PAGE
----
So far, 2016 has not been a good year for investing. In just the first two weeks of trading, the Dow went down by more than 1,400 points, making it the worst ever ten day start to a trading year. With the S&P 500 also down 8 percent so far and the NASDAQ losing over 10 percent, it is clear there are serious issues forcing the markets down.
The five year hiatus of oil prices around $100 per barrel the global economic situation changed in 2015, causing oil prices to collapse and causing much of the current economic turmoil. Despite expectations that OPEC countries would reduce production in order to stop the price decline, Saudi Arabia has instead decided to defend its share of the market by continuing to pump oil at its usual pace.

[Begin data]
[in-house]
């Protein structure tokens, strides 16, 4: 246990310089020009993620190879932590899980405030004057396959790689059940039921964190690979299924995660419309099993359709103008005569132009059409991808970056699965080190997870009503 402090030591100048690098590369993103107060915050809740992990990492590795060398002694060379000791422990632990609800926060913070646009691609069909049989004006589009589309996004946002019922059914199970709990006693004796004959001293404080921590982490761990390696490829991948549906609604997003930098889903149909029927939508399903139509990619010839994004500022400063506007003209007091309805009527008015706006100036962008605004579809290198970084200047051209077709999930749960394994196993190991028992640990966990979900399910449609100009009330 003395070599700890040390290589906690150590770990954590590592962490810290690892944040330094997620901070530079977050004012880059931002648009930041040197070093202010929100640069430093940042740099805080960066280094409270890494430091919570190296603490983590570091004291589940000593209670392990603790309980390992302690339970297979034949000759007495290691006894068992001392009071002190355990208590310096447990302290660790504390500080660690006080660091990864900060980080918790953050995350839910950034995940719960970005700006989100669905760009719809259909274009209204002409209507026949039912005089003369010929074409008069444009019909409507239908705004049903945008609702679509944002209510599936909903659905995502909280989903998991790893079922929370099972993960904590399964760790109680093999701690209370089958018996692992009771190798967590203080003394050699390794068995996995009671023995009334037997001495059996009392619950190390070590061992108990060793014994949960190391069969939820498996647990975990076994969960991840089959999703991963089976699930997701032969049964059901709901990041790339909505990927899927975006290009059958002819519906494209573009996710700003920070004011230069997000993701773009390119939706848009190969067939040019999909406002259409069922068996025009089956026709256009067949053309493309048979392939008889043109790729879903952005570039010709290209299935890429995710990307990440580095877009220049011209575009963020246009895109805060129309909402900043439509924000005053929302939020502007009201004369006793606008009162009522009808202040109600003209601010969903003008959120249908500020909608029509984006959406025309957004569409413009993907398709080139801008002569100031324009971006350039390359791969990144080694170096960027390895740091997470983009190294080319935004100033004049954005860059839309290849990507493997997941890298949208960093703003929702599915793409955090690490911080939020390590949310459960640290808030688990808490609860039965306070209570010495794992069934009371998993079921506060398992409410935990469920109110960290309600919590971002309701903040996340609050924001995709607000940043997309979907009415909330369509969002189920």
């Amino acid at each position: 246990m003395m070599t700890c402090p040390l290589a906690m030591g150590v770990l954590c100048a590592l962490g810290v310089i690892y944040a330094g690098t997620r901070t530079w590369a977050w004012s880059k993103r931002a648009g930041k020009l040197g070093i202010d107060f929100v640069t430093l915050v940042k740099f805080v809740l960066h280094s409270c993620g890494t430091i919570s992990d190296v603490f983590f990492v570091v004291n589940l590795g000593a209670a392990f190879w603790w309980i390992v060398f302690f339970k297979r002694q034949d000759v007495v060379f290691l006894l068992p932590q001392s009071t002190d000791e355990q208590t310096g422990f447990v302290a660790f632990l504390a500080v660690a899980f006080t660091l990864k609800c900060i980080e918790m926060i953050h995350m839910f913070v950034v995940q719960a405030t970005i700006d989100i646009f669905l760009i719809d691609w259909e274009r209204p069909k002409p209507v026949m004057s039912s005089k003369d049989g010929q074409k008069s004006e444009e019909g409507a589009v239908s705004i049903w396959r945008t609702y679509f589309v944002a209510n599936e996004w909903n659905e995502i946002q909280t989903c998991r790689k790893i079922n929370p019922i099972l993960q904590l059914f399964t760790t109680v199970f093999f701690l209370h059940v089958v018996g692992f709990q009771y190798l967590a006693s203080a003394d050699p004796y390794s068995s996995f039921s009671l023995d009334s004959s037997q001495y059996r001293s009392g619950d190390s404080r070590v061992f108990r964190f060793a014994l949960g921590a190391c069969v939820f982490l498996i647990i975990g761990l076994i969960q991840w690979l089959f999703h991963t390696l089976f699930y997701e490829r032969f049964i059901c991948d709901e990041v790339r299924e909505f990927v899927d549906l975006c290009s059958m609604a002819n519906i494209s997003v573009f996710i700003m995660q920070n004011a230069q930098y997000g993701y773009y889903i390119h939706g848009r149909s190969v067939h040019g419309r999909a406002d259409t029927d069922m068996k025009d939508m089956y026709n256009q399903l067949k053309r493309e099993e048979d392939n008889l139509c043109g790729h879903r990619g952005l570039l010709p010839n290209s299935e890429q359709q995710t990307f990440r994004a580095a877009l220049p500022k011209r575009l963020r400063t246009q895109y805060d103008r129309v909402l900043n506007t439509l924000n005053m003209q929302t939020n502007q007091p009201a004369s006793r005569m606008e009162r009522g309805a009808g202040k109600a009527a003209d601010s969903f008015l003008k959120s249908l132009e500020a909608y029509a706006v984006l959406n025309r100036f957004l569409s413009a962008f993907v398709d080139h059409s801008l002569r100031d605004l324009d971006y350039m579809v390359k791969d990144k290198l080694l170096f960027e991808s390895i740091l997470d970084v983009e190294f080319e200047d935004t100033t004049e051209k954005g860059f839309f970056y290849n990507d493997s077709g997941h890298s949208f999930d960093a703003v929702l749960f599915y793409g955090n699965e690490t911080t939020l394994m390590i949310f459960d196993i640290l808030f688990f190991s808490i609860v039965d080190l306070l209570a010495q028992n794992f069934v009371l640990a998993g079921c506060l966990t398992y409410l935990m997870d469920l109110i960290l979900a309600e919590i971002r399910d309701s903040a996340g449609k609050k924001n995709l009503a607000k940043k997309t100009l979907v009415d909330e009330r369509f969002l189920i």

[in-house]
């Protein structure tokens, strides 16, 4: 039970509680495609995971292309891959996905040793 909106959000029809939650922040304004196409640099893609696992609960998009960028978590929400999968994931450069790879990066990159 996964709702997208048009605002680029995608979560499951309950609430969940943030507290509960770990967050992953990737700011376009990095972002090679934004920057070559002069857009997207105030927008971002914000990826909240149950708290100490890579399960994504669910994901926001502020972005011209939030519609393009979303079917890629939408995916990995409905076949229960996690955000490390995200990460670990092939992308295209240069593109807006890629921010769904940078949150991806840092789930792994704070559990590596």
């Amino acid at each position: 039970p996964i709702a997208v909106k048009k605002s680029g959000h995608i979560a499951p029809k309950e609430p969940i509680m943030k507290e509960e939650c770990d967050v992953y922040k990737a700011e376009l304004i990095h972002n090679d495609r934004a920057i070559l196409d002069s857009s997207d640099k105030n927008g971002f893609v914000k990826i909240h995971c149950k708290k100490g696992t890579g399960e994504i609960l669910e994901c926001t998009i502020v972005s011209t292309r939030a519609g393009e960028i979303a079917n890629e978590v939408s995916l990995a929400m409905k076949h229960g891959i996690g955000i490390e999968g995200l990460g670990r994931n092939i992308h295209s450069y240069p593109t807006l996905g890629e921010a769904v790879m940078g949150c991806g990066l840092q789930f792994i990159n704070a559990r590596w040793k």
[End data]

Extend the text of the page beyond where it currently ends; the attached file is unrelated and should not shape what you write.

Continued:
With U.S. production not nearly as drastically reduced was expected, and Iran about to start exporting oil without restrictions again, the free-fall of prices continues. At under $30 per barrel, oil is affecting the markets in both short and long term, damaging commodity prices, disrupting capital spending plans, and impacting other material and industrial sectors of the economy.
China’s Market Woes
With China’s market entering bear territory again so soon, the effect can be felt around the world, including U.S. markets. As China owns a big chunk of U.S. debt, all significant negative changes in its markets have an adverse effect on the global economy. In addition to this, the Yuan is plummeting in value causing China to unload U.S. Treasuries to try and prop it up, meaning that U.S. interest rates are likely to face further upward pressure.
The current high value of the dollar is also putting an undue burden on exports and imports and negatively affecting the U.S. market. With over 30 percent of S&P 500 companies’ revenues coming from outside of the country, the rise in the dollar is actually reducing their returns. This is especially affecting the U.S. manufacturing sector adding to the less than investor friendly start to the New Year.